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'sindikit at the Washington Project for the Arts!

what we’ve learned from our day jobs is that programming works best when partnerships are made. collaborations feel effortless when people look for their shared interests when and their ‘good ideas’ collide. thank you to the Washington Project for the Arts’s Exec. Director Peter Nesbett and Development & Outreach Mngr. Nathalie von Veh for inviting us into their programming!

in December, the Washington Project for the Arts graciously hosted | ’sindikit | for two artist conversations with the DC art community. but before we share some of the Qs from both conversations with you, we want to share a bit about the artists’ projects!

December was a really exciting time. | ’sindikit | presented two artist installations and performance projects by Miller & Shellabarger and by Bobby English, Jr.

in space 1, Chicago based collaborators Dutes Miller & Stan Shellabarger introduced a large scale, intricately cut paper installation that comprised of 2000 origami paper cranes and four

12’ x 12’ panels of hand cut Victorian paper silhouettes of themselves in erotic couplings. their project concluded in a ceremonious burning of the entire installation in an intimate bonfire on Dec 10th. check out images of their work in Project #5 here!

Miller & Shellabarger are two of the kindest, wonderfully quirky, and generous artists we’ve met! our WPA conversation with them was about collaboration, performance, and performing identity and their responses to questions were fabulous. (too bad we don’t have a recording of the conversation, but you shoulda been there!) here are some of the questions…

• Location, Time, and Body. These are common ‘materials’ that you use. But, let’s talk bodies. On the most basic level, our bodies signify our cultural affiliations, lifestyles, and our acceptance of or our comfort in our own skin. Can you talk about your physical bodies, how you perform in them, and the kinds of assumptions made by the audience about your relationship to each other while you’re performing?

• One of the themes that runs through our programming and our own individual practices is the idea of performing identity - in some of the press surrounding your work, the importance of human interactions in relation to your Queer identity always comes up. How does your queer identity, and other ways that you identify, find themselves in your work?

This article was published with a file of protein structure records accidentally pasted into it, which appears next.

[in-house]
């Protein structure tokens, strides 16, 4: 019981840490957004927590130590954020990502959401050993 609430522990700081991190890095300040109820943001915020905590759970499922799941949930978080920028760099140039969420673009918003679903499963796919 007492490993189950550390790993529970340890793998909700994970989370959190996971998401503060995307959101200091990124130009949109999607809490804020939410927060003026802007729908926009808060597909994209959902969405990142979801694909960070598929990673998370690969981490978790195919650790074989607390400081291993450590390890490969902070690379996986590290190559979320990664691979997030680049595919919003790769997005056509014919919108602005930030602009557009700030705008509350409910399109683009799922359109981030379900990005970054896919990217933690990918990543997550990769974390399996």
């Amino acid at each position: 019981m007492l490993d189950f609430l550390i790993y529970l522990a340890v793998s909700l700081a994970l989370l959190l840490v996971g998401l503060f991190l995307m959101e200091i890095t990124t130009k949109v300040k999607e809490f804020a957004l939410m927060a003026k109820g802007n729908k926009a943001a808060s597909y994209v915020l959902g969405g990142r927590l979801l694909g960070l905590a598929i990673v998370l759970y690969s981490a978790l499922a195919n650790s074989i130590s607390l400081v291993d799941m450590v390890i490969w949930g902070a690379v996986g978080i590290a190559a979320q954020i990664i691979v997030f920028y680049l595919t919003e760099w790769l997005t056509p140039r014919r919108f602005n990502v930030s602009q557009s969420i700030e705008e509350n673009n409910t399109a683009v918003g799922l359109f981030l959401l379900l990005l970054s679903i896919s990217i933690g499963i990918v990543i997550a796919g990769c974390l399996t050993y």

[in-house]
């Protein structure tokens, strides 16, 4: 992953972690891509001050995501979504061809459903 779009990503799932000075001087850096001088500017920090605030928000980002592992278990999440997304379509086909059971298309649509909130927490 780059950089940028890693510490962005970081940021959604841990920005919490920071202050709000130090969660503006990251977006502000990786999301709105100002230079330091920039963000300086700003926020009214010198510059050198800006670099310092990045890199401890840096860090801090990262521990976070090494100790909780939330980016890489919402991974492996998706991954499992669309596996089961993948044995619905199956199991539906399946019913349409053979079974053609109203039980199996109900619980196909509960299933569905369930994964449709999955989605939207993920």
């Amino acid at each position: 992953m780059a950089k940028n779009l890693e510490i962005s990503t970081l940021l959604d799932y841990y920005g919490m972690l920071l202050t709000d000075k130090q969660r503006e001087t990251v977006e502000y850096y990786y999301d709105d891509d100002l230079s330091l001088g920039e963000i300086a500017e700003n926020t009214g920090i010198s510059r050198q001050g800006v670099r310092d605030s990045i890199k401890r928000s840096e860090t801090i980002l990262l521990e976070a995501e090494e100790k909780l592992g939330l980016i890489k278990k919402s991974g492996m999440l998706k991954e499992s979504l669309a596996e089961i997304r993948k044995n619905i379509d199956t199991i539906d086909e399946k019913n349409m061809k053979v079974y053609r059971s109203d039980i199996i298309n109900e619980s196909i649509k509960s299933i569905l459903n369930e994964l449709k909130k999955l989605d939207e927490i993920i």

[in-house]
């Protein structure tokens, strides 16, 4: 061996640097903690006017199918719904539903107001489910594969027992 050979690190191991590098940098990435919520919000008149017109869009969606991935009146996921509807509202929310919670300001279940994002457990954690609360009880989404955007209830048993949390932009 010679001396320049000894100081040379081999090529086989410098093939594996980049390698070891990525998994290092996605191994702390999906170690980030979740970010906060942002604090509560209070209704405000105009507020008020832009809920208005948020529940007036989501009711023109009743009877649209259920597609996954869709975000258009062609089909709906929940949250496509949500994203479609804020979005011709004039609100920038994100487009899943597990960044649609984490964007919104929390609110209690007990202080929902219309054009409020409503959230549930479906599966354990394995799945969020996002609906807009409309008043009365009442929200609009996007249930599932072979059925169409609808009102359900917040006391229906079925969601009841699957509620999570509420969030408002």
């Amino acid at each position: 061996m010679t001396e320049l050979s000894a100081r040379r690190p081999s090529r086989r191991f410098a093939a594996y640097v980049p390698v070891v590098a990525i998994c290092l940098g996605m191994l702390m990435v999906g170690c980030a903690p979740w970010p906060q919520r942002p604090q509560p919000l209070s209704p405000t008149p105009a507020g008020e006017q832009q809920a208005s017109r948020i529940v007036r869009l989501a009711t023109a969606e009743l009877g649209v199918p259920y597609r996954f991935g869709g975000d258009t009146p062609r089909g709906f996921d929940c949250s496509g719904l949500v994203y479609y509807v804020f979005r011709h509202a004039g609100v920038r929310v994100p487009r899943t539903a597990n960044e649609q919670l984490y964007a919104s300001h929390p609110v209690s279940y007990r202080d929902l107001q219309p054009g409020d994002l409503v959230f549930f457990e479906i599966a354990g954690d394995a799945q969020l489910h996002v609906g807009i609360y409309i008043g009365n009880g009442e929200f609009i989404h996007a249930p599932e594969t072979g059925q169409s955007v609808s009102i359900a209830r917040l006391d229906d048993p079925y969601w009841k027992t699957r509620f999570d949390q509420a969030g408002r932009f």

in space a, Bobby English, Jr. transformed the studio into a red (colored) ritualistic haven. we started the evening with his Alloverstreet First Friday artist talk at Area 405. it was interesting to learn that Bobby started out making drawings and sculptures--performance is a very new component in his studio practice. his | 'sindikit | project was a durational performance in which he drew symbolic figures on the studio walls, and included various artifacts, remnants, and sculptures from prior artwork. over the course of an hour, Bobby made large scale wall drawings, sang, and talked to the audience in a pattern reminiscent of call and response dirges.

our conversation with Bobby at the WPA was a real treat! we discussed performing identity, myth-making, and the the creation of a personal mythology. here are some of the questions asked:

• Judith Butler, in response to a being invited to a major university because of her [lesbian] identity, posed the question: “how can i both be one and endeavor to be one at the same time?” She also stated that “one emerges as themselves continually.” in the case of a gay identity, one is always emerging from the closet. in your work, what kind of obligation to you feel towards your sexuality or your race, framed around this idea introduced by Butler around performing identit(ies)?

• during your performance you collapse different kinds of spaces: 1) the production space (where you set up before and even during the performance) 2) the lecture—at times, you talked at the audience w/o expecting a response, 3) the performance itself—the space of spectacle, where there’s a clear separation between you as the performer/artist and the audience, and then 4) the social space—where the audience becomes a participant in the way they interacted with you, stepping aside as you moved thoughout the space or participated in the call and responses of songs. These spaces were compressed; could you talk about your need to make all of that occur at one time?

our pursuit at | 'sindikit | is to connect each participating artist or project to Community Conversations opportunities, whether it's a dinner discussion, artist conversations, or other collaborative events with artist run spaces and arts organizations regionally and nationally.

we’re looking forward to more collaborations with the Washington Project for the Arts in 2017! be sure to come to our exciting 2nd year of Projects and we hope to see you at | 'sindikit |!

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